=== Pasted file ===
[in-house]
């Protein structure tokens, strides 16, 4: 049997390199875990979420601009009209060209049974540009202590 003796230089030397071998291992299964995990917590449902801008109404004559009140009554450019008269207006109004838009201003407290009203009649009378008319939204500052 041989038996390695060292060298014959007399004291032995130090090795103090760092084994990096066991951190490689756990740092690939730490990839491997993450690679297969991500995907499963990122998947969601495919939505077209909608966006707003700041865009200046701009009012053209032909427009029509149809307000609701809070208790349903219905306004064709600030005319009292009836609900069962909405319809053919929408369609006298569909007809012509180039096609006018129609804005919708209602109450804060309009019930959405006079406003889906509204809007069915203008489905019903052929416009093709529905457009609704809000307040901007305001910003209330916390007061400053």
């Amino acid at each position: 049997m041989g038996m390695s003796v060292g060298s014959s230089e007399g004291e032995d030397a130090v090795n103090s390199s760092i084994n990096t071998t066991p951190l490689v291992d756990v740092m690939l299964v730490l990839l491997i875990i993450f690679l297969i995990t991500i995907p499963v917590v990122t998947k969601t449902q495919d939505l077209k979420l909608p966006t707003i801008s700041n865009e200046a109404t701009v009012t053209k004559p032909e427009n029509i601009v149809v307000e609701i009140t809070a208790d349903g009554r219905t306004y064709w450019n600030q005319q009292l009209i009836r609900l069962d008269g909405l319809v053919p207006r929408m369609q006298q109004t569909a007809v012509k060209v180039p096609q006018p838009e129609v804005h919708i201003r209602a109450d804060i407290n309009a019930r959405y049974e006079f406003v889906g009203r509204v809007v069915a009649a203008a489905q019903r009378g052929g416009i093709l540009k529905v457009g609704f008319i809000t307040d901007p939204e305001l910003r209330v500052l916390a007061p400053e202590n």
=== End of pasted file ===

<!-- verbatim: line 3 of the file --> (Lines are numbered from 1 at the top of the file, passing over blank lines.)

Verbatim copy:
């Amino acid at each position: 049997m041989g038996m390695s003796v060292g060298s014959s230089e007399g004291e032995d030397a130090v090795n103090s390199s760092i084994n990096t071998t066991p951190l490689v291992d756990v740092m690939l299964v730490l990839l491997i875990i993450f690679l297969i995990t991500i995907p499963v917590v990122t998947k969601t449902q495919d939505l077209k979420l909608p966006t707003i801008s700041n865009e200046a109404t701009v009012t053209k004559p032909e427009n029509i601009v149809v307000e609701i009140t809070a208790d349903g009554r219905t306004y064709w450019n600030q005319q009292l009209i009836r609900l069962d008269g909405l319809v053919p207006r929408m369609q006298q109004t569909a007809v012509k060209v180039p096609q006018p838009e129609v804005h919708i201003r209602a109450d804060i407290n309009a019930r959405y049974e006079f406003v889906g009203r509204v809007v069915a009649a203008a489905q019903r009378g052929g416009i093709l540009k529905v457009g609704f008319i809000t307040d901007p939204e305001l910003r209330v500052l916390a007061p400053e202590n």